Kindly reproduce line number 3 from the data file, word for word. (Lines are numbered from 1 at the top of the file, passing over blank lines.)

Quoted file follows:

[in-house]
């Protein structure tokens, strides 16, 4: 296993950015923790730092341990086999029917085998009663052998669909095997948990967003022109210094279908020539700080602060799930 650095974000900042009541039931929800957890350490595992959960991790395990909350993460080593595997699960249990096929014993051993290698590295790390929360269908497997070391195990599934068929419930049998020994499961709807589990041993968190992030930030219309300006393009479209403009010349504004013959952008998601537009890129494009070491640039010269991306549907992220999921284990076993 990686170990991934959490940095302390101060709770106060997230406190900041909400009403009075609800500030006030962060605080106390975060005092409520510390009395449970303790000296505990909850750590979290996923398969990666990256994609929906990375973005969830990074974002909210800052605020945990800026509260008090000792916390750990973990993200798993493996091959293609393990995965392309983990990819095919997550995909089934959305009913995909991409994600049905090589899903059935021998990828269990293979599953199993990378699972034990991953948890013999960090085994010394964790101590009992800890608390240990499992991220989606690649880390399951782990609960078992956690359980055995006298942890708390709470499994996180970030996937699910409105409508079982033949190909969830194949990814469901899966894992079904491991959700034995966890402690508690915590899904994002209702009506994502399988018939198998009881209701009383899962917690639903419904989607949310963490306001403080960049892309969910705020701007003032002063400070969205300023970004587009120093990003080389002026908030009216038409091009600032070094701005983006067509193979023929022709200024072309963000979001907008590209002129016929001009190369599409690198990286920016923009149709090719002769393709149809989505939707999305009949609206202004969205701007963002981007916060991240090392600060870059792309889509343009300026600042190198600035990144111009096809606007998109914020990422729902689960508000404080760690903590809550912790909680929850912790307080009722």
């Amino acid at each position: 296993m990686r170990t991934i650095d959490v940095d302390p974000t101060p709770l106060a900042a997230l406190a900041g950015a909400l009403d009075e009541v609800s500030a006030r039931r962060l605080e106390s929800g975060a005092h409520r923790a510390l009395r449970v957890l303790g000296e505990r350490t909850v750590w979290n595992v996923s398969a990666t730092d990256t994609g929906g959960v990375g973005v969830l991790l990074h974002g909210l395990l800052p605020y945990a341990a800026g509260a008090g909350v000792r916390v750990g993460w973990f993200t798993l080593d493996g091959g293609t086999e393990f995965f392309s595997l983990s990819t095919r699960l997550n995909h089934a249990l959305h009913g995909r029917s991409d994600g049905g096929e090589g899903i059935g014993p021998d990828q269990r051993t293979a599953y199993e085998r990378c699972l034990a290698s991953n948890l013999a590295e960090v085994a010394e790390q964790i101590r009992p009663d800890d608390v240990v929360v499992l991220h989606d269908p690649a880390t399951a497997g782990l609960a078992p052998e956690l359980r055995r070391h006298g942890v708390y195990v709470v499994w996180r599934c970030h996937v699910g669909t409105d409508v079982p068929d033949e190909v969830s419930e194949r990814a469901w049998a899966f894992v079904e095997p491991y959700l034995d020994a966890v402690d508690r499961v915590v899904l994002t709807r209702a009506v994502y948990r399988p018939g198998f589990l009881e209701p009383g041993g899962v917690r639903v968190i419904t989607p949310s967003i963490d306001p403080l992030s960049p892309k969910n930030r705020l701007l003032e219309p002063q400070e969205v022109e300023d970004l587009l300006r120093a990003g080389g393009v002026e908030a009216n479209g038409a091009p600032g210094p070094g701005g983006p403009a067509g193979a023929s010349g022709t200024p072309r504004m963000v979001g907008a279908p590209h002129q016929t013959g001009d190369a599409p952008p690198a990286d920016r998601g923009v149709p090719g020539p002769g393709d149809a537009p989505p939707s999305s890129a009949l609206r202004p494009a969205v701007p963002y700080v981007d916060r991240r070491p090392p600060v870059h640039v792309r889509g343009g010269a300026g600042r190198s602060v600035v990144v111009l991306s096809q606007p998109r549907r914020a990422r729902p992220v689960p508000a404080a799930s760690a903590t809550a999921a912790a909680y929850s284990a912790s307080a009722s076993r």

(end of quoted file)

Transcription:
């Amino acid at each position: 296993m990686r170990t991934i650095d959490v940095d302390p974000t101060p709770l106060a900042a997230l406190a900041g950015a909400l009403d009075e009541v609800s500030a006030r039931r962060l605080e106390s929800g975060a005092h409520r923790a510390l009395r449970v957890l303790g000296e505990r350490t909850v750590w979290n595992v996923s398969a990666t730092d990256t994609g929906g959960v990375g973005v969830l991790l990074h974002g909210l395990l800052p605020y945990a341990a800026g509260a008090g909350v000792r916390v750990g993460w973990f993200t798993l080593d493996g091959g293609t086999e393990f995965f392309s595997l983990s990819t095919r699960l997550n995909h089934a249990l959305h009913g995909r029917s991409d994600g049905g096929e090589g899903i059935g014993p021998d990828q269990r051993t293979a599953y199993e085998r990378c699972l034990a290698s991953n948890l013999a590295e960090v085994a010394e790390q964790i101590r009992p009663d800890d608390v240990v929360v499992l991220h989606d269908p690649a880390t399951a497997g782990l609960a078992p052998e956690l359980r055995r070391h006298g942890v708390y195990v709470v499994w996180r599934c970030h996937v699910g669909t409105d409508v079982p068929d033949e190909v969830s419930e194949r990814a469901w049998a899966f894992v079904e095997p491991y959700l034995d020994a966890v402690d508690r499961v915590v899904l994002t709807r209702a009506v994502y948990r399988p018939g198998f589990l009881e209701p009383g041993g899962v917690r639903v968190i419904t989607p949310s967003i963490d306001p403080l992030s960049p892309k969910n930030r705020l701007l003032e219309p002063q400070e969205v022109e300023d970004l587009l300006r120093a990003g080389g393009v002026e908030a009216n479209g038409a091009p600032g210094p070094g701005g983006p403009a067509g193979a023929s010349g022709t200024p072309r504004m963000v979001g907008a279908p590209h002129q016929t013959g001009d190369a599409p952008p690198a990286d920016r998601g923009v149709p090719g020539p002769g393709d149809a537009p989505p939707s999305s890129a009949l609206r202004p494009a969205v701007p963002y700080v981007d916060r991240r070491p090392p600060v870059h640039v792309r889509g343009g010269a300026g600042r190198s602060v600035v990144v111009l991306s096809q606007p998109r549907r914020a990422r729902p992220v689960p508000a404080a799930s760690a903590t809550a999921a912790a909680y929850s284990a912790s307080a009722s076993r």